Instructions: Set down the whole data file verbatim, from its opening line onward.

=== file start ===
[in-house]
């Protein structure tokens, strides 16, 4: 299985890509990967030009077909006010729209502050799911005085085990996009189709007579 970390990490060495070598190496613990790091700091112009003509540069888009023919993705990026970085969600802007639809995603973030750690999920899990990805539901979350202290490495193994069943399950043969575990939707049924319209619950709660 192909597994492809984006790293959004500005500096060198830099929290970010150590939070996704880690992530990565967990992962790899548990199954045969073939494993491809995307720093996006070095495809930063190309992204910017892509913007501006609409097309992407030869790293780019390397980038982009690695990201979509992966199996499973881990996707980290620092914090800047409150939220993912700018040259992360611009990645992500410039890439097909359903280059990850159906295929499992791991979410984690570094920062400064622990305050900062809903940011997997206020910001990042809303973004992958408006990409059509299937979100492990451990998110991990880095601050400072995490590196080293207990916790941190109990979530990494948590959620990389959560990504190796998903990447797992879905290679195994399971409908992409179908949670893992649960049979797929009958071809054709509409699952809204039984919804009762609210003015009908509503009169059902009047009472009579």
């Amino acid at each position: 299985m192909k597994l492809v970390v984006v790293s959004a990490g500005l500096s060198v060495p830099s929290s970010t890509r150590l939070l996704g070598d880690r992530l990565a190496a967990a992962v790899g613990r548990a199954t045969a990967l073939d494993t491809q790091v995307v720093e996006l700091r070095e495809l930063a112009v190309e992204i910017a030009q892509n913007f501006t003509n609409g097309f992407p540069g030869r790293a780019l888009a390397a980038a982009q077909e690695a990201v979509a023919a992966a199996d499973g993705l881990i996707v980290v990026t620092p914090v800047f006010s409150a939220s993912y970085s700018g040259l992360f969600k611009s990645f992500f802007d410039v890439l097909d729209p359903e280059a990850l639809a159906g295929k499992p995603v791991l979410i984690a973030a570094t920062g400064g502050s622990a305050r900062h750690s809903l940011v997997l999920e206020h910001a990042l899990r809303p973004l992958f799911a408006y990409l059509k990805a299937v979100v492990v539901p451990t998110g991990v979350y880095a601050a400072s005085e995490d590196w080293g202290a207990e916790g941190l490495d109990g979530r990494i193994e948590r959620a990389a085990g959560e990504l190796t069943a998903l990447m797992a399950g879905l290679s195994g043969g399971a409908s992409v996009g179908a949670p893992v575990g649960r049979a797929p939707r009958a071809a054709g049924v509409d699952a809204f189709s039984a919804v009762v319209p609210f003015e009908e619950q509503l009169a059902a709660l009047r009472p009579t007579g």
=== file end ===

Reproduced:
[in-house]
């Protein structure tokens, strides 16, 4: 299985890509990967030009077909006010729209502050799911005085085990996009189709007579 970390990490060495070598190496613990790091700091112009003509540069888009023919993705990026970085969600802007639809995603973030750690999920899990990805539901979350202290490495193994069943399950043969575990939707049924319209619950709660 192909597994492809984006790293959004500005500096060198830099929290970010150590939070996704880690992530990565967990992962790899548990199954045969073939494993491809995307720093996006070095495809930063190309992204910017892509913007501006609409097309992407030869790293780019390397980038982009690695990201979509992966199996499973881990996707980290620092914090800047409150939220993912700018040259992360611009990645992500410039890439097909359903280059990850159906295929499992791991979410984690570094920062400064622990305050900062809903940011997997206020910001990042809303973004992958408006990409059509299937979100492990451990998110991990880095601050400072995490590196080293207990916790941190109990979530990494948590959620990389959560990504190796998903990447797992879905290679195994399971409908992409179908949670893992649960049979797929009958071809054709509409699952809204039984919804009762609210003015009908509503009169059902009047009472009579």
């Amino acid at each position: 299985m192909k597994l492809v970390v984006v790293s959004a990490g500005l500096s060198v060495p830099s929290s970010t890509r150590l939070l996704g070598d880690r992530l990565a190496a967990a992962v790899g613990r548990a199954t045969a990967l073939d494993t491809q790091v995307v720093e996006l700091r070095e495809l930063a112009v190309e992204i910017a030009q892509n913007f501006t003509n609409g097309f992407p540069g030869r790293a780019l888009a390397a980038a982009q077909e690695a990201v979509a023919a992966a199996d499973g993705l881990i996707v980290v990026t620092p914090v800047f006010s409150a939220s993912y970085s700018g040259l992360f969600k611009s990645f992500f802007d410039v890439l097909d729209p359903e280059a990850l639809a159906g295929k499992p995603v791991l979410i984690a973030a570094t920062g400064g502050s622990a305050r900062h750690s809903l940011v997997l999920e206020h910001a990042l899990r809303p973004l992958f799911a408006y990409l059509k990805a299937v979100v492990v539901p451990t998110g991990v979350y880095a601050a400072s005085e995490d590196w080293g202290a207990e916790g941190l490495d109990g979530r990494i193994e948590r959620a990389a085990g959560e990504l190796t069943a998903l990447m797992a399950g879905l290679s195994g043969g399971a409908s992409v996009g179908a949670p893992v575990g649960r049979a797929p939707r009958a071809a054709g049924v509409d699952a809204f189709s039984a919804v009762v319209p609210f003015e009908e619950q509503l009169a059902a709660l009047r009472p009579t007579g």